If relaxing in the sun while cool, clear water laps at your feet is your idea of the perfect holiday, then Maui should be your destination.
I’ve been putting off writing about our trip to the Hawaiian island for months now, for one simple reason: we didn’t pack in as much as I’m used to when travelling. Usually I’m up at dawn and don’t get back to the hotel/hostel/dive with a bed until late at night.
But Maui was a completely different speed of holiday, and that’s actually okay for some people sometimes. While it’s not my style it was exactly what I needed at the time.
We stayed in Kihei, which has its share of hotels and resorts but they’re spread out enough so as not to feel like you’re battling a wave of other visitors. And, like most places on Maui, the beach is right at your doorstep.
I don’t want to cast aspersions on Maui though, if you want to get out and about and do things there is plenty of things to see and sink your sense of adventure into. But, equally, if forgetting the rest of the world is the aim, you can do it here too.
If you do nothing else, you need to eat. The fresh seafood is delicious pretty much anywhere you go – but my mind is and has always been set firmly upon dessert.
Or, in this case, dessert as breakfast. That’s where the Cinnamon Roll Place comes in. Situated in a strip of shops just across the road from the beach, the Cinnamon Roll Place is a mecca for sweet-toothed locals and tourists alike.
I challenge you to find a better cinnamon roll anywhere in the world. The owners epitomise the friendly, easy-going nature that Hawaiians are famous for. Everything’s better with sugar in your veins, trust me.
Mr M and I got into the habit of spending the mornings on the beach, swimming and lazing around, then heading back to the apartment for a snooze and a trip out later in the afternoon.
My favourite beaches in the world used to be in Nice, France. You head out to a white pebbled beach, kick back on sun loungers while cocktails and drinks are brought to you. Then you go for a little dip in the crystal clear water. It’s immense.
The downside is the pebbles. They’re kind of tough (and hot) on your bare feet. Then I went to Maui, specifically the beaches in Kihei, and I had a new favourite stretch of beach.
The sand is beautifully powdery – perfect for sandcastle construction, the water was like looking through glass, there was a notable lack of pesky seaweed, it was cool but not freezing cold and the sea life was everywhere! I saw turtles and fish whenever I went into the water.
Since I don’t see anything wrong with an adult building sandcastles, I bought my own bucket and shovel and we had a great time building turrets and moats and planting leaf-flags. The best.
As you’d imagine, most of the adventurous activities on Maui centre around the water. Snorkeling with fish and turtles, paddle boarding, surfing, scuba diving and cruising on the sea.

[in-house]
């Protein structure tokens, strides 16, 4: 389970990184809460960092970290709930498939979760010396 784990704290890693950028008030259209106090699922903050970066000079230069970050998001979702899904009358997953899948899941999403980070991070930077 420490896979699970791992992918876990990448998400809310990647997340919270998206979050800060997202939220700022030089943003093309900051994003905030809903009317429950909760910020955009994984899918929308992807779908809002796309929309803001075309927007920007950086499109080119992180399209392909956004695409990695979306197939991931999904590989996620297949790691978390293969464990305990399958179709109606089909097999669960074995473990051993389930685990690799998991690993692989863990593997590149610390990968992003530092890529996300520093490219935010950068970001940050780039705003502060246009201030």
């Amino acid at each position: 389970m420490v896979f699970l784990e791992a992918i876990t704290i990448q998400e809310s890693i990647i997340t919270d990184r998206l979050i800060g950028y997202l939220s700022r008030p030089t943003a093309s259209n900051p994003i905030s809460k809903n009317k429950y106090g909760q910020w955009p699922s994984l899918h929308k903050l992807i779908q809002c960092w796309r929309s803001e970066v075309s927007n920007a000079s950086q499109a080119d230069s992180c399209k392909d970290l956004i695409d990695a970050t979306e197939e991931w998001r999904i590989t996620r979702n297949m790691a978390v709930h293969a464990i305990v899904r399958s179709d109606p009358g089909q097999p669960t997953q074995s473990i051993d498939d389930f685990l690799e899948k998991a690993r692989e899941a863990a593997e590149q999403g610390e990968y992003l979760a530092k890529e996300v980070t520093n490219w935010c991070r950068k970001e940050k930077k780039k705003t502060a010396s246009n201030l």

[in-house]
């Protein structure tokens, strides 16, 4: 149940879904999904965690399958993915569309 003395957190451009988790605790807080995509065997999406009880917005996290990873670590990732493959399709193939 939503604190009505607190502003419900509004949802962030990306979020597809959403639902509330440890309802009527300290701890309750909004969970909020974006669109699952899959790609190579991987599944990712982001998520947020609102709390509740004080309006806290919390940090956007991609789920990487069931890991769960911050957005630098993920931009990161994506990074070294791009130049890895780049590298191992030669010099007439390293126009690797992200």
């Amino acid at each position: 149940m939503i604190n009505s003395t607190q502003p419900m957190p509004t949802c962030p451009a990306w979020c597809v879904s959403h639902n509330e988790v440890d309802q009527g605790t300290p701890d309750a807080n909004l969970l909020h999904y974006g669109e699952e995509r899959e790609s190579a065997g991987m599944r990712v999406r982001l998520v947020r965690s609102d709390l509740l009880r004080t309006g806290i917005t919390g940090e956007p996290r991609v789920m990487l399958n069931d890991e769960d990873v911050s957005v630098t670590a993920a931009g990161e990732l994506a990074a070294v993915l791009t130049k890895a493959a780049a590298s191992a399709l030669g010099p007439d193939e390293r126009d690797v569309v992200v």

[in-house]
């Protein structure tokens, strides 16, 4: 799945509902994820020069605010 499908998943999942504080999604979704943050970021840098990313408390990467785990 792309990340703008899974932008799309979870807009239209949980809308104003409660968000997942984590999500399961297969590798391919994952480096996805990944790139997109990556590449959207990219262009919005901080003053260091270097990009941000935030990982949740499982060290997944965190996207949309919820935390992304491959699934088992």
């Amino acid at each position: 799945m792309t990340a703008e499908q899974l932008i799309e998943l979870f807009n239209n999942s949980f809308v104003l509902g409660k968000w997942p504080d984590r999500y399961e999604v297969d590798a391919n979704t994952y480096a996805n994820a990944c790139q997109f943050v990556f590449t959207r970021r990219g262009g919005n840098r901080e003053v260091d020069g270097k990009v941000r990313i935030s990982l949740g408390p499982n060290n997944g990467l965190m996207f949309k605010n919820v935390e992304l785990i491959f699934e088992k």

Coordination is not my strong point by any stretch of the imagination. If you took a newly-born foal, placed it atop a surfboard and pushed it out to sea, I’m fairly sure it’d have a better chance of staying on said board than I do.
With all that in mind, we booked to go paddle boarding. I didn’t fall of once. I will say that it’s tough on your feet and leg muscles, trying to stay upright and steady on the water, but it was amazing.
We paddled out alongside curious turtles with our instructor, who mercifully, didn’t laugh at our wobbles all that much. It also helps that the classes are mostly in the mornings, when the water is calm.
If you’re not so much into liquids, you can always head out to Haleakala National Park to see the spectacular sunrise or hike the crater. The park covers the summit of the largest volcanic mountain that formed Maui.
One of my favourite parts of this trip was driving up through the clouds, then standing at the edge of the Visitor’s Centre looking out at the cloud cover below. There are 48 kilometres of hiking tracks within the park and some seem deceptively easy. Just remember you’re up high and the air is thin so everything feels much more difficult up there.
If you’ve never been to a traditional Luau, it’s something that you really have to experience for yourself. Mr M and I were lucky enough to score tickets to the Te Au Moana Luau in Wailea from his parents and while they were expensive, I think they were worth every penny.
A Luau is a traditional Hawaiian party or feast with food and entertainment. Sometimes the food is part of the entertainment. We were taught how to peel a coconut and shown how the Kalua pig is slow cooked in an underground oven, buried with hot coals for hours.
Obviously the entertainment differs depending on the Luau, but we were shown the story of Maui the demi-God of Polynesia. Dancers twirled, spun and gyrated dances from Tahiti, Tonga and the Cook Islands and a Samoan fire torch and knife dance rounded out the performance.
If you happen to make it to Lahaina (a more touristy part of the island where cruise ships dock), make a point of visiting the banyan tree.
The trees grow unusually, sending roots dangling from its branches and into the ground below, where they form new trunks to hold the gigantic trees up.
This tree was planted in 1873 to commemorate 50 years since the first American Protestant missionaries arrived on the island. It has now grown to 18 metres tall and its canopy covers 0.6 hectares, making it the largest tree in the US. It is bolstered by 16 major trunks apart from the main trunk planted 143 years ago.